The five countries are characterised by different degrees of actor collaboration during the NMS design phase: (1) “exclusive”/”limited”; (2) “partially inclusive”/”medium”; and (3) “fully inclusive”/”broad” strategy development processes. These categories refer to the degree of involvement of: (i) “governmental organisation actors” (GO actors i.e., ministries); and (ii) “non-governmental actors” (Non-GO i.e., industry, academic and private research institutions, and civil society organisations, such as environmental NGOs). Figure 3 depicts the analysis categories in a two-dimensional graph.
NB: x-axis analysis category “GO (ministry) actor involvement”: Exclusive development (cooperation with only one other ministry); Partially inclusive development (two other ministries); fully Inclusive development (more than 2 ministries); SE was characterised by development process involving all ministries; y-axis analysis category “Non-GO actor involvement” (also including non-ministry government organisations such as local and regional authorities): Limited external involvement (industry; research—public or private; public body—only geological survey); medium external involvement (in addition other public bodies such as regional or local authorities, environmental agencies etc.); Broad external involvement (in addition other CSO stakeholders such as labour associations, environmental and social civil society organisations etc.).
The “exclusive” and “limited” design approach applied by the Greek Ministry of Environment involved only a limited number of GO and Non-GO actors. For example, only one industry association and two academic institutions have been involved in the NMS design process. The Greek interviewee explained that, because of the concentration of competences, the sole responsibility for developing the NMS was within one ministry: “[…] in the same ministry, we could solve the problems of mining from an economical, technological and environmental point of view”.
Contrastingly, the Swedish NMS is characterised as being fully “inclusive” and uses a “broad” design approach. Not only have all government ministries been consulted and involved, but also a broad variety of Non-GO actors, covering industry, academic and private research, as well as civil society and environmental organisations. Essentially, as pointed out by the Swedish interviewee, policy-making processes in Sweden are characterised by a strong focus on collaborative approaches in the sense that “it is never one ministry which takes the decision; […] in order to put forward a project like this, all the ministries have to approve”.
Given the variety of different GO and Non-GO actors involved, the respective responsible ministries developed different coordination mechanisms (i.e., negotiating the content, commenting on drafts and providing expertise). For example, Greece applied a rather lose form of coordination by establishing informal ad-hoc and on-demand meetings between public administrators and Non-GO actors involved. Contrastingly, Sweden, Finland, Austria and Portugal set up coordination mechanisms on a regular and pre-established basis (i.e., official meetings, such as internal working groups or plenary meetings). In the case of Sweden and Finland, decisions on high level political meetings, such as steering groups chaired by permanent ministry secretaries (FI) or ministers (SE), steered the work of these meetings. Essentially, interviewees from Sweden and Finland reported that high level political meetings positively affected commitment during later stage implementation, as “the steering group secured continued implementation efforts without budget allocation”.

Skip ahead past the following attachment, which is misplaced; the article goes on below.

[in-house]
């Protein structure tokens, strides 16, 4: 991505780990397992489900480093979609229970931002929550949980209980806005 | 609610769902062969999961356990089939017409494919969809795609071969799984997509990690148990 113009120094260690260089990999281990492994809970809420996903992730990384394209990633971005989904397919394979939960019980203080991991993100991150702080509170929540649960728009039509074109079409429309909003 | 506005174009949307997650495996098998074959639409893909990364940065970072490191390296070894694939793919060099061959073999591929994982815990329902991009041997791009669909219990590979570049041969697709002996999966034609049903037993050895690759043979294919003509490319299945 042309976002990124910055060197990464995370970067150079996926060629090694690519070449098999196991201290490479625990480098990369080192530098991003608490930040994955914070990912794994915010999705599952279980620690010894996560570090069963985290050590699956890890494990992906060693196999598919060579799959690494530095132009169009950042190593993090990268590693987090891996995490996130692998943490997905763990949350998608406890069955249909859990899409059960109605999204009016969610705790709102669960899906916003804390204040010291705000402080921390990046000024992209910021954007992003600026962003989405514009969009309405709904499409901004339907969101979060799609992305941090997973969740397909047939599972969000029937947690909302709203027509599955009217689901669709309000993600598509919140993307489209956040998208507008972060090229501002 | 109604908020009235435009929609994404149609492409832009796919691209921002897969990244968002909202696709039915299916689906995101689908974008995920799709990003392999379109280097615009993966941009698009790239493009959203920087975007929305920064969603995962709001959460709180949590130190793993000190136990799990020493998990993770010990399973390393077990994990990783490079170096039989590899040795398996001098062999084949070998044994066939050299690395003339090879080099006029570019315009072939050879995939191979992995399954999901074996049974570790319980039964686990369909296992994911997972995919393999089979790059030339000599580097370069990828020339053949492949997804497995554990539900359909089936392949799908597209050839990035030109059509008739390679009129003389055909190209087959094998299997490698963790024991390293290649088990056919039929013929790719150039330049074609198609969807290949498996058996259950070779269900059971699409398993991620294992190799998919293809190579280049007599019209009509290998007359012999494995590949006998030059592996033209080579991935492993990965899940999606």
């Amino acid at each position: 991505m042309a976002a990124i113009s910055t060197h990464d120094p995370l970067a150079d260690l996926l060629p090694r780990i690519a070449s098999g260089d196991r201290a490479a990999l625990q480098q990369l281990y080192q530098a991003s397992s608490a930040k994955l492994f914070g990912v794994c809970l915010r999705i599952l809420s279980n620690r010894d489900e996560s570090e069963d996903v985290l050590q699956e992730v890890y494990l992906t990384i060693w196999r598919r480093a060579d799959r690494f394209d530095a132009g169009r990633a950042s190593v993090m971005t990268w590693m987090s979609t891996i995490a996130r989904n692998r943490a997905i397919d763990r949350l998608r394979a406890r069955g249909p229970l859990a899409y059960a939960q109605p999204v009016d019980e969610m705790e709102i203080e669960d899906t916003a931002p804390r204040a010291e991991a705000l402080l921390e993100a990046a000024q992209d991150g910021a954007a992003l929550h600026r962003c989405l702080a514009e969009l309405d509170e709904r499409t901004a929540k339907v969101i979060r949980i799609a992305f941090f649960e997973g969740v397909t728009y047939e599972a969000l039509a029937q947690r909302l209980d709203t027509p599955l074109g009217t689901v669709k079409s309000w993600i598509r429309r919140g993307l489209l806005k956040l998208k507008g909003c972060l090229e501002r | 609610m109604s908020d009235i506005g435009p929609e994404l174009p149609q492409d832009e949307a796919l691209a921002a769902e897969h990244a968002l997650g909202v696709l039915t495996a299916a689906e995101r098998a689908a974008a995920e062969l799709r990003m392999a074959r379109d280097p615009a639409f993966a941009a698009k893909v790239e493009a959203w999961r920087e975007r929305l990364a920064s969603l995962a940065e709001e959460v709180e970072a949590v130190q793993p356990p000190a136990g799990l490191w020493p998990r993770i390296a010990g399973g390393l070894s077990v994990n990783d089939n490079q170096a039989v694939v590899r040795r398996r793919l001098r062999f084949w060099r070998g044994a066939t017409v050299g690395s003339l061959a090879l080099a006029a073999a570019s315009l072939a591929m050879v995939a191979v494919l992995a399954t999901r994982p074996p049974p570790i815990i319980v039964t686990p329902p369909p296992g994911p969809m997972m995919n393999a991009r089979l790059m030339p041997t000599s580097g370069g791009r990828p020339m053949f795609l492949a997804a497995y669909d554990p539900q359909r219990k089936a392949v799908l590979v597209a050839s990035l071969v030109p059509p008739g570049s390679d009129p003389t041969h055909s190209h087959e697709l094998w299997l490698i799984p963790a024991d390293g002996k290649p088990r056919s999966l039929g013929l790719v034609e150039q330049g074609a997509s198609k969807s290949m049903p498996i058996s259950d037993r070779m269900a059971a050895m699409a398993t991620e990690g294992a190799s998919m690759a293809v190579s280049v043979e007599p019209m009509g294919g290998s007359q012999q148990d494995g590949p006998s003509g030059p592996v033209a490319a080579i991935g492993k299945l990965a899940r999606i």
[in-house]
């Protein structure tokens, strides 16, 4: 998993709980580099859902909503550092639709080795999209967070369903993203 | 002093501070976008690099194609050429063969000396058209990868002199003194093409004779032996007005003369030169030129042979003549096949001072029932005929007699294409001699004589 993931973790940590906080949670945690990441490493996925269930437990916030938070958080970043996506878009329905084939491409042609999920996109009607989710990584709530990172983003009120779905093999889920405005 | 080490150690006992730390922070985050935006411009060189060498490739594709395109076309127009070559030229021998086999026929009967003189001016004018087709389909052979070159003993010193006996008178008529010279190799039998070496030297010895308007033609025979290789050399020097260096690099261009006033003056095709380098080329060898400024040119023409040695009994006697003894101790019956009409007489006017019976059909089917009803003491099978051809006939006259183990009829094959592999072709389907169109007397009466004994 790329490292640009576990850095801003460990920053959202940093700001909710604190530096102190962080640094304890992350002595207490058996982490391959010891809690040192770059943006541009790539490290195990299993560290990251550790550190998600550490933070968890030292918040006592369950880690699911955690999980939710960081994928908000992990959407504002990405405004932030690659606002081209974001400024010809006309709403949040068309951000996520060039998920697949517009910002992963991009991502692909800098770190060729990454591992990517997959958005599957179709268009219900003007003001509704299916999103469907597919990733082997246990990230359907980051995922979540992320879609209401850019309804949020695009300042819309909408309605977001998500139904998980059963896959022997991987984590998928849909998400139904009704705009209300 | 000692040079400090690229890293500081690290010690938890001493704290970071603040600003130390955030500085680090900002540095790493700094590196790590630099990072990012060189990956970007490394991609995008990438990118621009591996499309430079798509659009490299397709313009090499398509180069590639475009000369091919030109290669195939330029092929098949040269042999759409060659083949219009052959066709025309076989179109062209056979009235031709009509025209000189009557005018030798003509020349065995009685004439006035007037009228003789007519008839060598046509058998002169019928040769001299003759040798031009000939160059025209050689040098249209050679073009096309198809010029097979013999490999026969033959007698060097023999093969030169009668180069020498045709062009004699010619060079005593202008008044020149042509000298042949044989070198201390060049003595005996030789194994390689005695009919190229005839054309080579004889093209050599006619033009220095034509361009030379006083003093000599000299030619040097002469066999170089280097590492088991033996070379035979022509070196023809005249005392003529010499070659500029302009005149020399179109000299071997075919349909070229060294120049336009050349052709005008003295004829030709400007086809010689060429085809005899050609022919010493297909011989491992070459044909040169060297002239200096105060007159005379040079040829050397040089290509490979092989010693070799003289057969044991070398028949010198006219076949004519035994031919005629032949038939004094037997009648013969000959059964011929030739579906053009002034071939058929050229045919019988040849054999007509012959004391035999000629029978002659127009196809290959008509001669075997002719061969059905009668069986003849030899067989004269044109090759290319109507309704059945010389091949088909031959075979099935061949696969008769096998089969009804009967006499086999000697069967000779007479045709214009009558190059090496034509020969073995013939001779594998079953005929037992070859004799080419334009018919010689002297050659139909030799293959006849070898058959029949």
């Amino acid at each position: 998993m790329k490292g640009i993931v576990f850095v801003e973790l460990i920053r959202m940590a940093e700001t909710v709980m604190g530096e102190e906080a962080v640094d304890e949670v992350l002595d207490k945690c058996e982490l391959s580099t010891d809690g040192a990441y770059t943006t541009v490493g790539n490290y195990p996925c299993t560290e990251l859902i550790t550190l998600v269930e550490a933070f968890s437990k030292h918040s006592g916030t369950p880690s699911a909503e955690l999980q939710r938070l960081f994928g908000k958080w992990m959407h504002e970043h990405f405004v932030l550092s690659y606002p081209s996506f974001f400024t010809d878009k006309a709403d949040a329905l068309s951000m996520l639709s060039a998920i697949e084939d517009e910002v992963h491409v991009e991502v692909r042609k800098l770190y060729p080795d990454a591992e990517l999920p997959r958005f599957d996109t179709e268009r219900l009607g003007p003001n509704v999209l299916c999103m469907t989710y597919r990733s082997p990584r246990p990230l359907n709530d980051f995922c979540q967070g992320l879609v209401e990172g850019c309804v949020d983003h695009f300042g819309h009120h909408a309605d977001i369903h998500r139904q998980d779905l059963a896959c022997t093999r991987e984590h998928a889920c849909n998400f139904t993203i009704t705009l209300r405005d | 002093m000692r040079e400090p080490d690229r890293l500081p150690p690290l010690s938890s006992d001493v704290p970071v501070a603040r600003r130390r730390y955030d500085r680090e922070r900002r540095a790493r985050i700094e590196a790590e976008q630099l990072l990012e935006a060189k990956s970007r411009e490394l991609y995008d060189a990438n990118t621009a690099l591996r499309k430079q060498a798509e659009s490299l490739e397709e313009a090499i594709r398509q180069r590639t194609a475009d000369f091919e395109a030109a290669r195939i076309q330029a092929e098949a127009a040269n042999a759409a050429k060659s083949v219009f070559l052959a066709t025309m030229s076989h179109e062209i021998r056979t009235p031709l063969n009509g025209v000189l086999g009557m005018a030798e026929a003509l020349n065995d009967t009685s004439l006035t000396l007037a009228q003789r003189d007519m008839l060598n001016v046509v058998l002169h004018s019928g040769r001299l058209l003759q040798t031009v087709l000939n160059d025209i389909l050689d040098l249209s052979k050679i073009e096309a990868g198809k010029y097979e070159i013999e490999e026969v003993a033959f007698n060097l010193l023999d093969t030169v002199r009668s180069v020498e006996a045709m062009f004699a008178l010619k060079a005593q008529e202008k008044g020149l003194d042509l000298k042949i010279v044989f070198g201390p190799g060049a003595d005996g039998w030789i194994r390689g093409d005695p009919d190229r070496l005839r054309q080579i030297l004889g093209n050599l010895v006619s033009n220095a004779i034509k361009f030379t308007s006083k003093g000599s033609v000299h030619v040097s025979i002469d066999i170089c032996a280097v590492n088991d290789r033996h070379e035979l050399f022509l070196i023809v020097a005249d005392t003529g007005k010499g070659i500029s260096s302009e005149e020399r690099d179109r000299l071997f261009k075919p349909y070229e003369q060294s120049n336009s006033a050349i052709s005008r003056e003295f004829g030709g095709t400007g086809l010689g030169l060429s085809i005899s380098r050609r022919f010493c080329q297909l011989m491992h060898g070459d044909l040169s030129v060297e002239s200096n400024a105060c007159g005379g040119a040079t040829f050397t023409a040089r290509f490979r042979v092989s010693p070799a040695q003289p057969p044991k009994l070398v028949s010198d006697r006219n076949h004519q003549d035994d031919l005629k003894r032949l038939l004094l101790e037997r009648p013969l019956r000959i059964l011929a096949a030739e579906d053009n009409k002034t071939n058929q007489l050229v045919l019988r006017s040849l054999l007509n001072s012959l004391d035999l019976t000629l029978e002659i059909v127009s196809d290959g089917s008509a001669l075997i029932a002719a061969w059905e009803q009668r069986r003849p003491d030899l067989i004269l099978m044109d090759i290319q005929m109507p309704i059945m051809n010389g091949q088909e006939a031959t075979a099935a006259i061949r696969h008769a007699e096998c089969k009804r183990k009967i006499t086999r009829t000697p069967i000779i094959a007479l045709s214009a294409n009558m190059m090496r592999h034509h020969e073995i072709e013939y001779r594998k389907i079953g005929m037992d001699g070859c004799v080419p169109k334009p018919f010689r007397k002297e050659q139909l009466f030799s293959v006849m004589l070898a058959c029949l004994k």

Both Austria and Finland are characterised by a “partially inclusive” design approach, involving two ministries (FI: the Prime Minister’s Office and the Ministry of Employment and the Economy) in the process, but a varying degree of Non-GO involvement. Remarkably, in Finland, while not originally planned, Non-GO involvement increased considerably during later stage implementation: The Finnish interviewee described that during the policy design stage, the responsible ministry was not aware of the role environmental NGOs could play, for example, in facilitating a social license to operate. The interviewee explained that “[we thought], environmental issues were [sufficiently] covered by the Ministry of Environment and environmental authorities”. The major impetus for involving Non-GO actors in the later stage originated in public debate: “In the years following the adoption of the 2010 strategy […] the social license to operate principle became quite prominent in the public sphere—especially through the media—and, thus, NGOs and representatives of indigenous people have been involved in the further policy process (i.e., the 2013 action plan)”. On the contrary, the Austrian approach intentionally and ex-ante decided to involve a variety of Non-GOs, as “mining and mineral extraction affairs are a sensitive case in Austria and, thus, it was very helpful to bring nearly all stakeholders together on one table […] to facilitate required acceptance in long and intense sessions and negotiations”.